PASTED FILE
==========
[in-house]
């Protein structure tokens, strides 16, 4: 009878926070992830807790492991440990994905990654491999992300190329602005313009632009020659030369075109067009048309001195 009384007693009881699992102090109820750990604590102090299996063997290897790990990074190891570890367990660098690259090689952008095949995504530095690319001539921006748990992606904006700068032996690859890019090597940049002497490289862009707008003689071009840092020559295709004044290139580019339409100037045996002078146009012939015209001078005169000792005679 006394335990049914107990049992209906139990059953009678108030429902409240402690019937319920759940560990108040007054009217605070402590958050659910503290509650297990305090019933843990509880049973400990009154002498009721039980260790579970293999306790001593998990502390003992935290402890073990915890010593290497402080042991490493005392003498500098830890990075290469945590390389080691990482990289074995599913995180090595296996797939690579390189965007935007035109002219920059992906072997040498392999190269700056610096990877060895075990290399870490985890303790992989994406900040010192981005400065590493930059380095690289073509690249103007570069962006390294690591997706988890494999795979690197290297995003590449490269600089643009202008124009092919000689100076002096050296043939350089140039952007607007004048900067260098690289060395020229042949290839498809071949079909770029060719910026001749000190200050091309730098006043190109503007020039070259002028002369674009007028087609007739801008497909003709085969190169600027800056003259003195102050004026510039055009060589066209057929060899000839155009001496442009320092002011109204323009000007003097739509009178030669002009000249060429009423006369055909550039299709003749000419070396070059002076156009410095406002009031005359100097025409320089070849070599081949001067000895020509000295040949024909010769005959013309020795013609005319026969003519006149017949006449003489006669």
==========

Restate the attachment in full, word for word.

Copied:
[in-house]
């Protein structure tokens, strides 16, 4: 009878926070992830807790492991440990994905990654491999992300190329602005313009632009020659030369075109067009048309001195 009384007693009881699992102090109820750990604590102090299996063997290897790990990074190891570890367990660098690259090689952008095949995504530095690319001539921006748990992606904006700068032996690859890019090597940049002497490289862009707008003689071009840092020559295709004044290139580019339409100037045996002078146009012939015209001078005169000792005679 006394335990049914107990049992209906139990059953009678108030429902409240402690019937319920759940560990108040007054009217605070402590958050659910503290509650297990305090019933843990509880049973400990009154002498009721039980260790579970293999306790001593998990502390003992935290402890073990915890010593290497402080042991490493005392003498500098830890990075290469945590390389080691990482990289074995599913995180090595296996797939690579390189965007935007035109002219920059992906072997040498392999190269700056610096990877060895075990290399870490985890303790992989994406900040010192981005400065590493930059380095690289073509690249103007570069962006390294690591997706988890494999795979690197290297995003590449490269600089643009202008124009092919000689100076002096050296043939350089140039952007607007004048900067260098690289060395020229042949290839498809071949079909770029060719910026001749000190200050091309730098006043190109503007020039070259002028002369674009007028087609007739801008497909003709085969190169600027800056003259003195102050004026510039055009060589066209057929060899000839155009001496442009320092002011109204323009000007003097739509009178030669002009000249060429009423006369055909550039299709003749000419070396070059002076156009410095406002009031005359100097025409320089070849070599081949001067000895020509000295040949024909010769005959013309020795013609005319026969003519006149017949006449003489006669």